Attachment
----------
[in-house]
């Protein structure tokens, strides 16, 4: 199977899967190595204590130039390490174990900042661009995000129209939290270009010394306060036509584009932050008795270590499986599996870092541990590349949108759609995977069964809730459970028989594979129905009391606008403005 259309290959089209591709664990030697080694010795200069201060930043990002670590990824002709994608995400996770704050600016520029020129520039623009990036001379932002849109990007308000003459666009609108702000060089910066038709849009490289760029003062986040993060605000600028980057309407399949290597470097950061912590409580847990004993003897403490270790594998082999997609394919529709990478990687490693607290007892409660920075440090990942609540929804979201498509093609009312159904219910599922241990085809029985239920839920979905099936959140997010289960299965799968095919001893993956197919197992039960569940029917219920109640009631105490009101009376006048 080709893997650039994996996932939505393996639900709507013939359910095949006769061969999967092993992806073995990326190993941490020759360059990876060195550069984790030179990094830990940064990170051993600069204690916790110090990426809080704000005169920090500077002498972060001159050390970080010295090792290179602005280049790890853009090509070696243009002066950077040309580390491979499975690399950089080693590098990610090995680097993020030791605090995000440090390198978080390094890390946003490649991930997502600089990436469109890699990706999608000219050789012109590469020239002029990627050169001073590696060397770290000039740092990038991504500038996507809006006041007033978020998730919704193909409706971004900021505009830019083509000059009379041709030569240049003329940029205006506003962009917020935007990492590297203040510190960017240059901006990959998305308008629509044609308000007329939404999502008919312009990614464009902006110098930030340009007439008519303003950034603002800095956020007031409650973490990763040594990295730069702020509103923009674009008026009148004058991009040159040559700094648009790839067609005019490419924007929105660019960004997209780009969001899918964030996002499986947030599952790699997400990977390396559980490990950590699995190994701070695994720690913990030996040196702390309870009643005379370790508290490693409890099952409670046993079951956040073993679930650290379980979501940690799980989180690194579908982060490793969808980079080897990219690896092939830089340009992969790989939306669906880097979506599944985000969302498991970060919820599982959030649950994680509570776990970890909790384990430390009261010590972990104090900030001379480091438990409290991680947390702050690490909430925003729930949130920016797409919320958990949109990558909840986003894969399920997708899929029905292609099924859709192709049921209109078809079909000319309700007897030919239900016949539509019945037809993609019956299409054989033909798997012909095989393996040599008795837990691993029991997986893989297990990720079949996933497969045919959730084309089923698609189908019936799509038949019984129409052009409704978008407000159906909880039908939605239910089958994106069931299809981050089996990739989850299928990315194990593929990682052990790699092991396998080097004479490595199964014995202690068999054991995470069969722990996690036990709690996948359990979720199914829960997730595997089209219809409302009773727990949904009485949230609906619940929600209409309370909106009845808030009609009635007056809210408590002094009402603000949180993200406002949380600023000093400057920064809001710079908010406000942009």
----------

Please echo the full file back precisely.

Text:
[in-house]
């Protein structure tokens, strides 16, 4: 199977899967190595204590130039390490174990900042661009995000129209939290270009010394306060036509584009932050008795270590499986599996870092541990590349949108759609995977069964809730459970028989594979129905009391606008403005 259309290959089209591709664990030697080694010795200069201060930043990002670590990824002709994608995400996770704050600016520029020129520039623009990036001379932002849109990007308000003459666009609108702000060089910066038709849009490289760029003062986040993060605000600028980057309407399949290597470097950061912590409580847990004993003897403490270790594998082999997609394919529709990478990687490693607290007892409660920075440090990942609540929804979201498509093609009312159904219910599922241990085809029985239920839920979905099936959140997010289960299965799968095919001893993956197919197992039960569940029917219920109640009631105490009101009376006048 080709893997650039994996996932939505393996639900709507013939359910095949006769061969999967092993992806073995990326190993941490020759360059990876060195550069984790030179990094830990940064990170051993600069204690916790110090990426809080704000005169920090500077002498972060001159050390970080010295090792290179602005280049790890853009090509070696243009002066950077040309580390491979499975690399950089080693590098990610090995680097993020030791605090995000440090390198978080390094890390946003490649991930997502600089990436469109890699990706999608000219050789012109590469020239002029990627050169001073590696060397770290000039740092990038991504500038996507809006006041007033978020998730919704193909409706971004900021505009830019083509000059009379041709030569240049003329940029205006506003962009917020935007990492590297203040510190960017240059901006990959998305308008629509044609308000007329939404999502008919312009990614464009902006110098930030340009007439008519303003950034603002800095956020007031409650973490990763040594990295730069702020509103923009674009008026009148004058991009040159040559700094648009790839067609005019490419924007929105660019960004997209780009969001899918964030996002499986947030599952790699997400990977390396559980490990950590699995190994701070695994720690913990030996040196702390309870009643005379370790508290490693409890099952409670046993079951956040073993679930650290379980979501940690799980989180690194579908982060490793969808980079080897990219690896092939830089340009992969790989939306669906880097979506599944985000969302498991970060919820599982959030649950994680509570776990970890909790384990430390009261010590972990104090900030001379480091438990409290991680947390702050690490909430925003729930949130920016797409919320958990949109990558909840986003894969399920997708899929029905292609099924859709192709049921209109078809079909000319309700007897030919239900016949539509019945037809993609019956299409054989033909798997012909095989393996040599008795837990691993029991997986893989297990990720079949996933497969045919959730084309089923698609189908019936799509038949019984129409052009409704978008407000159906909880039908939605239910089958994106069931299809981050089996990739989850299928990315194990593929990682052990790699092991396998080097004479490595199964014995202690068999054991995470069969722990996690036990709690996948359990979720199914829960997730595997089209219809409302009773727990949904009485949230609906619940929600209409309370909106009845808030009609009635007056809210408590002094009402603000949180993200406002949380600023000093400057920064809001710079908010406000942009």